Hubble Space Telescope captures a massive, fast-spinning dead disk galaxy. It stopped making stars only a few billion years after the Big Bang.
The study was published in the journal Nature. It was led by Sune Toft of the University of Copenhagen and other colleagues. This indicates that some dead galaxies develop into a three-dimensional elliptical galaxy, according to CNET.
Toft said that this new discovery may force them to rethink the whole cosmological context of how galaxies burn out early on and evolve into local-elliptical-shaped galaxies. He further said that perhaps they might have been blind to the fact that early dead galaxies could, in fact, be disks. This is because they have not been able to resolve them.
Phys.org reports that the scientists were surprised by the discovery. This is because elliptical galaxies contain older stars, while the spiral galaxies have younger blue stars. Some dead disk galaxies might have changed their structure and motions of their stars to form into an elliptical galaxy.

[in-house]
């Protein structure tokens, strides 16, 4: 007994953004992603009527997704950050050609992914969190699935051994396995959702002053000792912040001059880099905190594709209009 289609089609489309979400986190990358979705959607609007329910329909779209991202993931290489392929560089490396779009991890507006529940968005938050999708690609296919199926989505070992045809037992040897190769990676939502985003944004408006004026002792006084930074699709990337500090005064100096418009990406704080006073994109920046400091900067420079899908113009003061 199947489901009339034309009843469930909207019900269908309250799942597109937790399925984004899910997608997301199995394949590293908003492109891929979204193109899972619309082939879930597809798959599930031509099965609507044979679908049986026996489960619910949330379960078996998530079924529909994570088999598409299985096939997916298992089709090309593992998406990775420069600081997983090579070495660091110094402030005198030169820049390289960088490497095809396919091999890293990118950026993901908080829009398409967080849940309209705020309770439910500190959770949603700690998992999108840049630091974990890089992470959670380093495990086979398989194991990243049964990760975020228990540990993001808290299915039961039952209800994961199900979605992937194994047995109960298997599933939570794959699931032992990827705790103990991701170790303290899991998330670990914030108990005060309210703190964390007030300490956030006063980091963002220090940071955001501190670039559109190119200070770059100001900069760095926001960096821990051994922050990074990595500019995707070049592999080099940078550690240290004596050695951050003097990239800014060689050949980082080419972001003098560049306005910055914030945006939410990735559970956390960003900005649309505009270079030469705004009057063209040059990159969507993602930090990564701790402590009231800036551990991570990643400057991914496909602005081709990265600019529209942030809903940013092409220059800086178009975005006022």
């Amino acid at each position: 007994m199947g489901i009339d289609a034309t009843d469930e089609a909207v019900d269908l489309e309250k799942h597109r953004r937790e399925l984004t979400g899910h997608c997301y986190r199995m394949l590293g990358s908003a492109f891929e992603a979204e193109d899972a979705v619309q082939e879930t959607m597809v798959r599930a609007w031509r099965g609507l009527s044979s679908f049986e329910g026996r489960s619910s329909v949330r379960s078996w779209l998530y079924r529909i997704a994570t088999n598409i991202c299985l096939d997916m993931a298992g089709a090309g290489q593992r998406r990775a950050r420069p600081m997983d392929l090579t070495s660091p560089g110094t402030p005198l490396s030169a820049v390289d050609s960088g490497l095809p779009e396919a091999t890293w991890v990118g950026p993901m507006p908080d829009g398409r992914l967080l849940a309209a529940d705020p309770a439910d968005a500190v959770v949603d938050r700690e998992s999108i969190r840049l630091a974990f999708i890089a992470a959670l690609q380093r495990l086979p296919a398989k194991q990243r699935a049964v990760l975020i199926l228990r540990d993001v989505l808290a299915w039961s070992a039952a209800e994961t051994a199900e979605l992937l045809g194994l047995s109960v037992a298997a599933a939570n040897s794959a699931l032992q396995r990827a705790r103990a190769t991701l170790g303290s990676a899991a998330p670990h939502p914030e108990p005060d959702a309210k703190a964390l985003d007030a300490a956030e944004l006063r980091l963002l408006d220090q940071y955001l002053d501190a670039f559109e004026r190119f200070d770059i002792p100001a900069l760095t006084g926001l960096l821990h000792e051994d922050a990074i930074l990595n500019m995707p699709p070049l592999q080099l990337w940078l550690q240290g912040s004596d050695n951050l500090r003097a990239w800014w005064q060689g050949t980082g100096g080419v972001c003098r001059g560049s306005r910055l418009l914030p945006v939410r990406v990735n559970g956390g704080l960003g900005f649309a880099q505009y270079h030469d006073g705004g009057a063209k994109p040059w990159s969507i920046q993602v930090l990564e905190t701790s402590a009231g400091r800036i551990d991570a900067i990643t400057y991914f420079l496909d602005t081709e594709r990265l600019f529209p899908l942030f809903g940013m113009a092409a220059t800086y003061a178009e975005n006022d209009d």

So, how did these young compact disks develop into the elliptical galaxies? Toft speculated that it might be through mergers. He further said that if these galaxies grow through merging with minor companions and these minor companions come in huge quantities and from all types of various angles onto the galaxy, this could randomize the orbits of stars in the galaxies. He also added that one could also think of major mergers and this could truly destroy the motion of the stars.
On the other hand, why the galaxy stopped developing stars is unclear. It might be the result of an active galactic nucleus, in which the energy is pouring from a supermassive black hole. Another reason could be the result of cold gas flowing onto the galaxy that is compressed and heated up. This inhibits it from cooling down into star-forming clouds in the core of the galaxy.
This galaxy is about three times the mass of the Milky Way, yet only half its size. It is also spinning twice as fast as the Milky Way. The scientists are hoping to use the James Webb Space Telescope to view the bigger sample of said galaxies.